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Urology. 2010 Nov;76(5):1212-6. doi: 10.1016/j.urology.2009.08.088. Epub 2010 Jan 27.

Focal positive surgical margins decrease disease-free survival after radical prostatectomy even in organ-confined disease.

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  • 1Department of Urology, University of Michigan, Ann Arbor, Michigan 48109, USA.



To investigate the significance of focal positive margins (FPM) in prostatectomy patients. The significance of FPM after radical prostatectomy is unclear. The implication is that FPM are surgically induced, may not represent true tumor extension beyond the prostate, and thus would not affect disease-free survival (DFS).


Data were retrospectively reviewed from 2468 patients undergoing radical prostatectomy between January 1996 and October 2008. The DFS probabilities were compared among different margin statuses (negative [NM], FPM, and extensively positive [EPM]) with the log-rank test. FPM was defined as less than/equal to 3 mm. EPM was greater than 3 mm. A multivariate Cox analysis was performed to evaluate the significance of FPM in patients with prostate cancer.


Of all patients, 2022 (82%) had NM, 344 (14%) had FPM, and 99 (4%) had EPM. Of the 1997 patients with pT2 disease, 1716 (86%) had NM, 229 (11.5%) had FPM, and 52 (2.6%) had EPM. The 10-year DFS for all patients was 84%, 64%, 38% for NM, FPM, and EPM, respectively (P < .0001). The 10-year DFS for organ-confined disease was 90%, 76%, and 53% for NM, FPM, and EPM, respectively (P < .0001). The risk of biochemical recurrence for all patients increases with worsening margin status. Margin status affects biochemical recurrence and depends on the Gleason grade on surgical pathology for all patients (P = .0005) and patients with pT2 disease (P = .0233).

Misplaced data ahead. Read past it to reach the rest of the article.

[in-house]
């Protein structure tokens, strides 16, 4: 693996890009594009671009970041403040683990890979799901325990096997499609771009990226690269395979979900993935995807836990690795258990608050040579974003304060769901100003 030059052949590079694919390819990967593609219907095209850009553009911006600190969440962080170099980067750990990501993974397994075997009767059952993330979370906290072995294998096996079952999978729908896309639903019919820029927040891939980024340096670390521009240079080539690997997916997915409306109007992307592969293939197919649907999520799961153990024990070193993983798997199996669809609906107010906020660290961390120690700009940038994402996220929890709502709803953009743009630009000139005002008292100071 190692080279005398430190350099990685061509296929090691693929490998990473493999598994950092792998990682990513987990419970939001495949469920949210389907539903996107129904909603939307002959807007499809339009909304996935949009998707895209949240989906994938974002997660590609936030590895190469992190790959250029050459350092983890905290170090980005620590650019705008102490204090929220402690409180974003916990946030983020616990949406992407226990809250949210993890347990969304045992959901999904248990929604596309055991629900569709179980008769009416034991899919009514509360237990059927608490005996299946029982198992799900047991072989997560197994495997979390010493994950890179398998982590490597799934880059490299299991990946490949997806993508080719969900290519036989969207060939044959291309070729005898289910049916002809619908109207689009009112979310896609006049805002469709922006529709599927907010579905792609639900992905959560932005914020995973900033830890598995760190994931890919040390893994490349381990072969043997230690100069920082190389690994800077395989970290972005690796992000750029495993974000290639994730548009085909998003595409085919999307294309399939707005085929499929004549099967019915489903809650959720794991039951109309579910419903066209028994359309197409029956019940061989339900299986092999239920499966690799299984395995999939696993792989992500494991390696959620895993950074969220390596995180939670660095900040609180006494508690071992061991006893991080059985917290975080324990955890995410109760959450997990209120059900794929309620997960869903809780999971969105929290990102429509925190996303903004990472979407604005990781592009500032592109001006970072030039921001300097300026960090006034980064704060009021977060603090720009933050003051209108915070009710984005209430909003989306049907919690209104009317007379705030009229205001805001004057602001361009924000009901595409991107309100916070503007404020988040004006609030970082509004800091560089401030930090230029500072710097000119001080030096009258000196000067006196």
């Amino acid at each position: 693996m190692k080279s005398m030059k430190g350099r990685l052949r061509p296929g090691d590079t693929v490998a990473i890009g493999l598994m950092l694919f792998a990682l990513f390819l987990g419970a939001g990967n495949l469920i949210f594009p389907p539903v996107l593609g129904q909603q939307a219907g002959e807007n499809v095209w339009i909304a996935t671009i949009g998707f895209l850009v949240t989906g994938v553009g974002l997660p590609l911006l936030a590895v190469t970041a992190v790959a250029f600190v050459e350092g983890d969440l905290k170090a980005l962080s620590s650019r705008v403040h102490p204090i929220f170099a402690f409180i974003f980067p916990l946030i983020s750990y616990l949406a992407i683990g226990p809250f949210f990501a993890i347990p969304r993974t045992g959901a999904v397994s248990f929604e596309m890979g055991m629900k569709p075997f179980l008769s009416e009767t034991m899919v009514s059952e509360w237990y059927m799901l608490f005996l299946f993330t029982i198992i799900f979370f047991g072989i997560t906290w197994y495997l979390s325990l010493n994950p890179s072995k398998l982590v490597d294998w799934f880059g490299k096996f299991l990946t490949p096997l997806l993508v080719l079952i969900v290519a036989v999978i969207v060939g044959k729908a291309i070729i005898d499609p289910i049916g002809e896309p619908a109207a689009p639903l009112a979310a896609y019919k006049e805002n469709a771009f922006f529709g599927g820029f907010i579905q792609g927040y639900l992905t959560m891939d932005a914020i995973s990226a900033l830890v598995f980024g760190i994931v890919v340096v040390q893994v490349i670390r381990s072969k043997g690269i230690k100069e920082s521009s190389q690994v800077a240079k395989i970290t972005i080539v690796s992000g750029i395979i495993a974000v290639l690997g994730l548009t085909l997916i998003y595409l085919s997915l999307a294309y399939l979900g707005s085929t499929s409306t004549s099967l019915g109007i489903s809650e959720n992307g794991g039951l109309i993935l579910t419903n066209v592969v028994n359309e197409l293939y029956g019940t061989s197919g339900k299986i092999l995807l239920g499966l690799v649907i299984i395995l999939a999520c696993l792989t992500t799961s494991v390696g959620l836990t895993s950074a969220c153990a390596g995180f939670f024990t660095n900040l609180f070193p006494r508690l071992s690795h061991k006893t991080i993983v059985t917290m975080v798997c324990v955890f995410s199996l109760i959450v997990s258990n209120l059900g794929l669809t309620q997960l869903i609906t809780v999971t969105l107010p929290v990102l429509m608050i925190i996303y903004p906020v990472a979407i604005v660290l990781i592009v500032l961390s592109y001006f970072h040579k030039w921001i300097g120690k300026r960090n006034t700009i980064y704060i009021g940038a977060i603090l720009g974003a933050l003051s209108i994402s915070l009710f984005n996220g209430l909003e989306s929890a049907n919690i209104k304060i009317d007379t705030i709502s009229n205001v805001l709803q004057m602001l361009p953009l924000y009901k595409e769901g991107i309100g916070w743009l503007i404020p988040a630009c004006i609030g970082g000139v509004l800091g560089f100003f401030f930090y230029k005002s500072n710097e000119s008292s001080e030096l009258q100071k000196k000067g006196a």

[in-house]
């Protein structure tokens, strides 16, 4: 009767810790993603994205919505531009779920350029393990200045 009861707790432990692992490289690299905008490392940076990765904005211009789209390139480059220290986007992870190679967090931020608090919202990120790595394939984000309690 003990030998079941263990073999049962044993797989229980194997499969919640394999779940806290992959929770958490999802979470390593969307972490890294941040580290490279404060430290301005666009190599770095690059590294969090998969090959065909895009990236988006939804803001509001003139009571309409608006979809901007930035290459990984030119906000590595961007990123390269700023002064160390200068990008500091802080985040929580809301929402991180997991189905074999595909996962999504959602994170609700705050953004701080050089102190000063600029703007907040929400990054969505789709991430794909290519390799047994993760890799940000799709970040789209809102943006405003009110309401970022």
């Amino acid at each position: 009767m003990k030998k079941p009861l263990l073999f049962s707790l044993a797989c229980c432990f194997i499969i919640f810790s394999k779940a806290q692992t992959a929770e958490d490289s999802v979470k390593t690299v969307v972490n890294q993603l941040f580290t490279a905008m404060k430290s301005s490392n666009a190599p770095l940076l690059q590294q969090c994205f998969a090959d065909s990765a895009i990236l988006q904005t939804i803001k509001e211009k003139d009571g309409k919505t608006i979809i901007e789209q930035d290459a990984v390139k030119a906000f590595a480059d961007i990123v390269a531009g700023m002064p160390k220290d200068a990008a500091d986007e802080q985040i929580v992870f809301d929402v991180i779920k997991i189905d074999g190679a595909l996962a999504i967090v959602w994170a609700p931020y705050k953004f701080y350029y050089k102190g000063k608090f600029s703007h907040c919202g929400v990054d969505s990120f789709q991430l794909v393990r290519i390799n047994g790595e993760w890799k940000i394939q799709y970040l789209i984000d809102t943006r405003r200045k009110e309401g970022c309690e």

FPM and EPM after radical prostatectomy confer a decreased DFS even in patients with otherwise organ-confined disease.

Copyright © 2010. Published by Elsevier Inc.

[PubMed - indexed for MEDLINE]
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